social  self  anxiety  perfection  journalsim  florence  italia  history  art  state  today  preservation  earthquake  youth  philosophy  book 
august 2016 by aries1988
Babbage: Things visible and invisible
Stream Babbage: Things visible and invisible by The Economist from desktop or your mobile device
map  satellite  earthquake  prediction  future 
november 2015 by aries1988
How to Stay Safe When the Big One Comes - The New Yorker
For most of the past three years, I’ve worked as a book critic, which is not a job that affords me many opportunities to scare the living daylights out of my…
survive  tips  howto  earthquake 
august 2015 by aries1988
The Earthquake That Will Devastate Seattle
The first sign that the Cascadia earthquake has begun will be a compressional wave, radiating outward from the fault line. Compressional waves are fast-moving, high-frequency waves, audible to dogs and certain other animals but experienced by humans only as a sudden jolt.

When that tsunami is coming, you run, Jay Wilson, the chair of the Oregon Seismic Safety Policy Advisory Commission (OSSPAC), says. You protect yourself, you don’t turn around, you don’t go back to save anybody. You run for your life.

A grown man is knocked over by ankle-deep water moving at 6.7 miles an hour.

The brevity of our lives breeds a kind of temporal parochialism—an ignorance of or an indifference to those planetary gears which turn more slowly than our own.
2015  future  earthquake  usa  tsunami  explained  disaster 
july 2015 by aries1988
Video: Katmandu: Before the Quake
Katmandu’s ancient sites were woven into the vibrant social and religious fabric of the city. Made of brick and timber, many of these iconic buildings were lost in the earthquake that rocked Nepal.
video  religion  life  earthquake  memory 
april 2015 by aries1988
The chickens are restless
SEISMOLOGISTS tend to greet the idea that some animals know when an earthquake is coming with a sizeable degree of scepticism. Though reports of odd animal…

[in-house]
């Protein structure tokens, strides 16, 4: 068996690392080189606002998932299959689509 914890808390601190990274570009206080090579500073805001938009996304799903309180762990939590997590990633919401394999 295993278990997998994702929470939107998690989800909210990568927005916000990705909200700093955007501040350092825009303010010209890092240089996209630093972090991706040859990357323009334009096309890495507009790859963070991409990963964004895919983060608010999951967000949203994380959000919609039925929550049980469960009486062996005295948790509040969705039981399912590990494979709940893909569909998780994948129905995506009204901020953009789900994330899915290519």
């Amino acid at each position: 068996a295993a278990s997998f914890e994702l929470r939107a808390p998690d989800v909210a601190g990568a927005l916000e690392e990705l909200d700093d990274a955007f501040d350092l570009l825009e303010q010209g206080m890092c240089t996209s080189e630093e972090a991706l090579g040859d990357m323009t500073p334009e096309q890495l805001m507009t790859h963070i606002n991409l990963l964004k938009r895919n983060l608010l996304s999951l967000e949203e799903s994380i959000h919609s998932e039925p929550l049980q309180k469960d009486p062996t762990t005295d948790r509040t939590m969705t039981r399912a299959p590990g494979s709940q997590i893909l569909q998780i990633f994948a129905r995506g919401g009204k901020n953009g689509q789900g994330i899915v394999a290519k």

earthquake  animal  prediction 
april 2015 by aries1988
Why Earthquakes in China Are So Damaging
The subject of earthquake damage prevention symbolizes one of the central challenges of contemporary Chinese governance. At the federal level, China has good building codes, the willingness to invest in safe housing, and the means to respond quickly and effectively when tragedy strikes. But at the local level, where the country's population actually interacts with its government, difficulties with corruption and law enforcement mean that subsequent earthquakes will be more tragic than necessary.
government  earthquake 
july 2013 by aries1988
may 2013 by aries1988
reportage  earthquake  from:kindle 
may 2013 by aries1988
reportage  earthquake  sichuan  disaster 
may 2013 by aries1988
The Science of Predicting the Future
If you want to know what’s going to happen in the future with any sort of accuracy, you need science. It’s the only thing that’s ever worked, and the more we do it, the better we get at it. This means we need to make the world safe for scientists to do science, we need to treat the science being done with the respect it deserves, and we need to improve and encourage communication between scientists and the public. Remember, somewhere, right now, a scientist is hard at work trying to understand how some part of this Universe works for the sole purpose of trying to protect you from what are otherwise completely unpredictable natural disasters.
risk  scientist  society  future  italia  earthquake 
october 2012 by aries1988
googlereader  disaster  earthquake  system  china 
september 2012 by aries1988
children  parents  earthquake  sichuan  china  family  planning 
july 2012 by aries1988
Sea Change
Haunting family photos pulled from the wreckage of Japan's tsunami.
japan  tsunami  earthquake  family  photo 
february 2012 by aries1988